Ramsgarth (about 22m, 5m high; 1553 ton) The British merchantman was captured and sunk with explosives by UB39. She now lies on her starboard side with a fairly intact bow (the highest point) and stern, but collapsed mid-section. Visibility can be up to 15m.

Spitfire (15m, 3m high; 3381 ton) A single seater low-wing monoplane lying very close to the old sewage pipe.

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Wrecks 30m+

Alauna (36m, about 23m high; 13405 ton, 520 ft long) This steel hulled Cunard Liner, built in 1913, hit a mine on the return trip from New York to London in 1916. She is now the biggest wreck on the Sussex coast and a very impressive dive despite being extensively broken up in the middle. She lies on the port side, bows pointing east, with a more or less intact wheel house.

Braunton (30-36m, 13m high; 4575 ton) The British merchantman was torpedoed in 1916 when carrying a cargo of shells and shell cases. Now the wreck lists 60 degrees on the port side, with intact bows and stern (highest point).

City of Waterford (about 30m, 10m high; 1334 ton, 270 ft long, 36 ft beam) This British steamship sank in 1949 when she collided in fog with the 5500 ton Greek steamer Marpessa. The intact wreck sits upright with lots to view as she starts to open up, although care is needed when entering due to silt. Brass valves and copper pipes are exposed in the engine room. An excellent dive with usually good visibility for an inshore site.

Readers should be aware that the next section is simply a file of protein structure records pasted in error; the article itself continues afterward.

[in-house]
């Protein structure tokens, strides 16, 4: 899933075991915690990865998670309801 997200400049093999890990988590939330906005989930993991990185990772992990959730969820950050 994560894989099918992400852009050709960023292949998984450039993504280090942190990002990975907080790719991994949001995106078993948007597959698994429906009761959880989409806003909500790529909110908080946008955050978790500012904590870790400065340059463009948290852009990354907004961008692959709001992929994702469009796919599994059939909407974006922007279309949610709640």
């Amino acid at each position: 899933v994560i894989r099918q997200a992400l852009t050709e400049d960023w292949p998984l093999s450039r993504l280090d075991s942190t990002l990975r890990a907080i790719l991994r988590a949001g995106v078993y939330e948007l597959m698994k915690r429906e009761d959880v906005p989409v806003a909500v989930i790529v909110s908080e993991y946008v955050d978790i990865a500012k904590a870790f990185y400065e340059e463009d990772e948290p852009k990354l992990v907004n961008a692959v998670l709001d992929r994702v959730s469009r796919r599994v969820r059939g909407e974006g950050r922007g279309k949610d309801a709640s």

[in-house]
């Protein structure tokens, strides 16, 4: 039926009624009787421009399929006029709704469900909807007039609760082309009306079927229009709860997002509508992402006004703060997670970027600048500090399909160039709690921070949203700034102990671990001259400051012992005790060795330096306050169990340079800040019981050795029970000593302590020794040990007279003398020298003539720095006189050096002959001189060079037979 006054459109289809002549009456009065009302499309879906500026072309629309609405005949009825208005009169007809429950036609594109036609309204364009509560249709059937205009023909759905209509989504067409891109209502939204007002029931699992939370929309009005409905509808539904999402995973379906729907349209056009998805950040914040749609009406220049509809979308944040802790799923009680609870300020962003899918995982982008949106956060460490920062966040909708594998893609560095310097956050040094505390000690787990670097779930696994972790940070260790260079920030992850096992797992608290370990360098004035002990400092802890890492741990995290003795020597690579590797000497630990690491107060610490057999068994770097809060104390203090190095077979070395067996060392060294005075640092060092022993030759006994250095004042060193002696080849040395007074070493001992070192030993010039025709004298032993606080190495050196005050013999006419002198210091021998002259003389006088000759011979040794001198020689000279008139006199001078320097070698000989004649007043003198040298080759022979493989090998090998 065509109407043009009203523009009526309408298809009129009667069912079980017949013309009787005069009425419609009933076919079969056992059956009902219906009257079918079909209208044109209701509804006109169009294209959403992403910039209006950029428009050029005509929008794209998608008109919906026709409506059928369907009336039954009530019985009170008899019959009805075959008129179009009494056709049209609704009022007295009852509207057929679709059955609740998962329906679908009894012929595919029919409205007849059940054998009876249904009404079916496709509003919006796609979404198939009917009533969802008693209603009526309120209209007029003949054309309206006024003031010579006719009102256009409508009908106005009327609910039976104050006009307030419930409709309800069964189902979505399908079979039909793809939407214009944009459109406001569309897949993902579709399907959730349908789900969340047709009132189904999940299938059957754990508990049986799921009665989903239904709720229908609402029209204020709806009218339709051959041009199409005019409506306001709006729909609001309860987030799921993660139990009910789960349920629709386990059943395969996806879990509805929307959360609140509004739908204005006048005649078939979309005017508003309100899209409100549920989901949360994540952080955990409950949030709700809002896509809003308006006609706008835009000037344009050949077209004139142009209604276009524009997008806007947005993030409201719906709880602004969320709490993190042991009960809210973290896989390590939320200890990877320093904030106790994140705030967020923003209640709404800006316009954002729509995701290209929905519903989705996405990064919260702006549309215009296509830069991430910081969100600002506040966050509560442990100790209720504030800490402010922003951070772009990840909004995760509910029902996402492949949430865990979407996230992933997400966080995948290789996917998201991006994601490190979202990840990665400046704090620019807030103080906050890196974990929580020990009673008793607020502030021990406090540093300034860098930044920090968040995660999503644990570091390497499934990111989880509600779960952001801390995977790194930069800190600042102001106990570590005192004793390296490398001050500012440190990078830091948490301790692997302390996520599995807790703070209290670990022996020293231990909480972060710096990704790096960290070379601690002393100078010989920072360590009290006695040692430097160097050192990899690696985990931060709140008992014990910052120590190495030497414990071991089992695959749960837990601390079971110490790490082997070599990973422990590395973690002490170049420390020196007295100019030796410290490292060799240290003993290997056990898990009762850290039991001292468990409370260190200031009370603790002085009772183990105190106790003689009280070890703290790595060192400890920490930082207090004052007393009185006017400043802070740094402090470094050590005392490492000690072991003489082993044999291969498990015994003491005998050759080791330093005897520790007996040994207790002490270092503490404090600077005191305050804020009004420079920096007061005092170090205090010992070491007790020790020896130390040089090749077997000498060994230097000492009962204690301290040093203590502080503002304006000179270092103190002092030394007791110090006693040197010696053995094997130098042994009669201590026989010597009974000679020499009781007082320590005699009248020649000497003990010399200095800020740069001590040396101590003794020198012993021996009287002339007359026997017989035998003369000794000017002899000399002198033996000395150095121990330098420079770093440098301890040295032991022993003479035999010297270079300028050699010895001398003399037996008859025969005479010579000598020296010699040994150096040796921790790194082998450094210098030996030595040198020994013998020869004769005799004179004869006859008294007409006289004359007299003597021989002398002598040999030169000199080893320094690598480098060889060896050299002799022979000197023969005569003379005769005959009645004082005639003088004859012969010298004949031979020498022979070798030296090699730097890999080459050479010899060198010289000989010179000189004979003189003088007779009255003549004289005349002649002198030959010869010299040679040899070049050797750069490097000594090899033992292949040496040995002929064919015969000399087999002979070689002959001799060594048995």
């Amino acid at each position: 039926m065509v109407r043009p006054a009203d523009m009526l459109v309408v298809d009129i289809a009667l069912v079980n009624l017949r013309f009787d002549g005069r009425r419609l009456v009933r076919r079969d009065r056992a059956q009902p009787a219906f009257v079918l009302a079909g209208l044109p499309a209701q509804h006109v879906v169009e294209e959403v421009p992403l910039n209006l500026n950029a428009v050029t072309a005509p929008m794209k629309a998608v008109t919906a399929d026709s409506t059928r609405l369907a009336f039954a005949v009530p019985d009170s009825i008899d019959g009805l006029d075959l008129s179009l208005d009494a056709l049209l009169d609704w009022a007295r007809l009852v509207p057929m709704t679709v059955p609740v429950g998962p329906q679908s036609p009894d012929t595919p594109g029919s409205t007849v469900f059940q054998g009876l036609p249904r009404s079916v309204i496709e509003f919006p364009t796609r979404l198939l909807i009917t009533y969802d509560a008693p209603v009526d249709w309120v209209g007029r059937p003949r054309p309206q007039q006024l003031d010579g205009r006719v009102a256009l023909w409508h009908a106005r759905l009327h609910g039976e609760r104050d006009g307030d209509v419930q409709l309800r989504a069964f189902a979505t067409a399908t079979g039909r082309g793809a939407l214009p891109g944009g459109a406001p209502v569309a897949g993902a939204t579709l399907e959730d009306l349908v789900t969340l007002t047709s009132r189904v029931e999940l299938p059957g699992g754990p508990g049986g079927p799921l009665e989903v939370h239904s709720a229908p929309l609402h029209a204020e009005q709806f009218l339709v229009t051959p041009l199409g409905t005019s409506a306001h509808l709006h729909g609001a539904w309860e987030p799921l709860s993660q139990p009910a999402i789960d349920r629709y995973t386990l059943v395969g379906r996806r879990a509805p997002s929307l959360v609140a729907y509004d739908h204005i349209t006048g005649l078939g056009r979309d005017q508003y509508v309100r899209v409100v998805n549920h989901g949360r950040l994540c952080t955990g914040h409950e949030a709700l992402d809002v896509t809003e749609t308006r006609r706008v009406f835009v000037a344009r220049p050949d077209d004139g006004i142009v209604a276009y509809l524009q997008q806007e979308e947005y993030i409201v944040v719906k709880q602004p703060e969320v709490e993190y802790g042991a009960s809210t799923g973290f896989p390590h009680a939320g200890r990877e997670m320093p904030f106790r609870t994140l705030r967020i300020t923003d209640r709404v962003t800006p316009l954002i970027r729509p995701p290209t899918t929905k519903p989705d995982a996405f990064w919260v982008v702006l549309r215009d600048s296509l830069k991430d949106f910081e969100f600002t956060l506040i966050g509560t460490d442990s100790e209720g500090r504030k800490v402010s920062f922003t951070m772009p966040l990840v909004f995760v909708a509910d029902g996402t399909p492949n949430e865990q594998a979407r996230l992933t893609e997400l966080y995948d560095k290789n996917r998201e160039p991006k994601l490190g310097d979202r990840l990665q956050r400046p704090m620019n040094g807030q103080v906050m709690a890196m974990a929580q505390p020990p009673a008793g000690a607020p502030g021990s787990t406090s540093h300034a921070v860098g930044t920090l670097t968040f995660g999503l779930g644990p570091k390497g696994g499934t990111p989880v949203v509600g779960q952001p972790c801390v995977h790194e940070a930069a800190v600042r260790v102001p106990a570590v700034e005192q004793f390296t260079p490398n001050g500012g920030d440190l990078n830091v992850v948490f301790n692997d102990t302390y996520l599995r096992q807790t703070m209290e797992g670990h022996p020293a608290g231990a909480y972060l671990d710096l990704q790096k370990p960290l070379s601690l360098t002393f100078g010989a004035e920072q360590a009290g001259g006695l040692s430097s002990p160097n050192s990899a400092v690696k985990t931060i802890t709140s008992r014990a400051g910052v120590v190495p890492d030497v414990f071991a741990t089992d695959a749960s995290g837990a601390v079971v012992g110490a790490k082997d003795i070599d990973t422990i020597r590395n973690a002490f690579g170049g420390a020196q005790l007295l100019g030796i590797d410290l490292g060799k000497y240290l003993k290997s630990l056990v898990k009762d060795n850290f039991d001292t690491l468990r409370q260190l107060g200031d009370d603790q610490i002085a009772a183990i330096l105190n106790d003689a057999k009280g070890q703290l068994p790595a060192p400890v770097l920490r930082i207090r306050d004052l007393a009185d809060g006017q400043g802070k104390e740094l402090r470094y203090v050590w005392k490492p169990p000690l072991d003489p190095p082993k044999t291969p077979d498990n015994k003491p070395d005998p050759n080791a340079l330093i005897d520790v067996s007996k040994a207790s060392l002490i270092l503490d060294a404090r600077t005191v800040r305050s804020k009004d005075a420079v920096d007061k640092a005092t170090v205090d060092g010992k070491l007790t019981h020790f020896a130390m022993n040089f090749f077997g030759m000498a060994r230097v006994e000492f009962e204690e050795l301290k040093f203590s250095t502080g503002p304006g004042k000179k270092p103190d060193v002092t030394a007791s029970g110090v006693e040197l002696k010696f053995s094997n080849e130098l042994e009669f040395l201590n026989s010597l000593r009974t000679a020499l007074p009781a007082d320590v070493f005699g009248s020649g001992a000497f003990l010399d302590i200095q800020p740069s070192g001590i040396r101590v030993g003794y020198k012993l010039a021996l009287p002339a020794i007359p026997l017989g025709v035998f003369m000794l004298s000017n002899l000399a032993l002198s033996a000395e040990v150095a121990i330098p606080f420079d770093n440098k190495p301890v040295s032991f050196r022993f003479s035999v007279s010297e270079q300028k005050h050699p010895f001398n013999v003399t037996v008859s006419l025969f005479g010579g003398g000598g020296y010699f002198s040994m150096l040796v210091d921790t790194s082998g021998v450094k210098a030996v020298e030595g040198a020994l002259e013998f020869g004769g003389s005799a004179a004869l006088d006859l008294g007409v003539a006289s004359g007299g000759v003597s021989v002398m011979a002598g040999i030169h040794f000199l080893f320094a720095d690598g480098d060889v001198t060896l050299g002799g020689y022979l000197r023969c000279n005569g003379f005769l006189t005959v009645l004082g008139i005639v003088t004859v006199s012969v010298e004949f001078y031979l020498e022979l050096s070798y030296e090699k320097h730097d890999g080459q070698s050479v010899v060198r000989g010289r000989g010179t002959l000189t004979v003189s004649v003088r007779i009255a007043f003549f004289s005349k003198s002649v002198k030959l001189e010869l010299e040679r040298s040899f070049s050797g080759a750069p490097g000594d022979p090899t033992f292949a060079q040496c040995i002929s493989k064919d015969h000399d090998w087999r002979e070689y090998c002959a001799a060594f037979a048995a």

Fortuna (about 30m, 6m high; 1254 ton, 270ft by 36ft) This Dutch Steamship was carrying cement when she hit a mine in 1916 and 15 crew died. The wreck is fairly intact except for superstructure, although there are still some deck fittings and portholes visible. An excellent dive. It is possible to enter through the stern, though advisable to use a line-reel and take care for silt.

Vasco (about 33m, 5m high; 1914 ton, 280ft) The British Merchantman was mined in 1916 when 17 crew drowned. The wreck sits upright by a deep scour, with three big holds and a deckhouse aft. A good dive.

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Wrecks 40m+

HMS Minion (about 46m, 1025 ton, 276ft by 26ft) A WW1 M-class destroyer launched in September 1915. These ships were typically armed with three 4-inch guns, one 2-pounder pom-pom and four 21inch torpedo tubes in pairs. She foundered under tow and sank on her way to the breakers. This frequently dived wreck lies NE-SW and the bridge has collapsed.

Nyon (about 43m, 14m high; 5364 ton, 280ft) This Swiss motor ship was carrying a cargo of cars and steel when she collided with the 6199ton Jalazad in 1962. The well broken up wreck lies east-west on a soft sand seabead, with the bows about 10m high to the west and the bridge about 14m high.

Porthkerry (about 42-46m, 10m high; 1920 ton, 280ft) This steamer, built in 1911, was torpedoed by the UB 40 in 1917 when she stopped to pickup survivors from the torpedoed Tycho (3216 tons). The captain and 7 crew from Porthkerry and the master and 15 men from the Tycho were killed. The upright wreck lies E-W in two pieces complete with superstructure, in a valley beside a high sand wave. The Tycho lies closeby.

Quail (about 41-44m, 8m high; 260ft by 30ft) This steam driven sailing ship, built 1870, was carrying meat jars and glassware when she sank after colliding with a French Merchantman, the San Martin. The upright wreck lies in two pieces with the stern to the east on a seabed renowned for crater like holes. The engines and massive ship's wheel are clearly visible.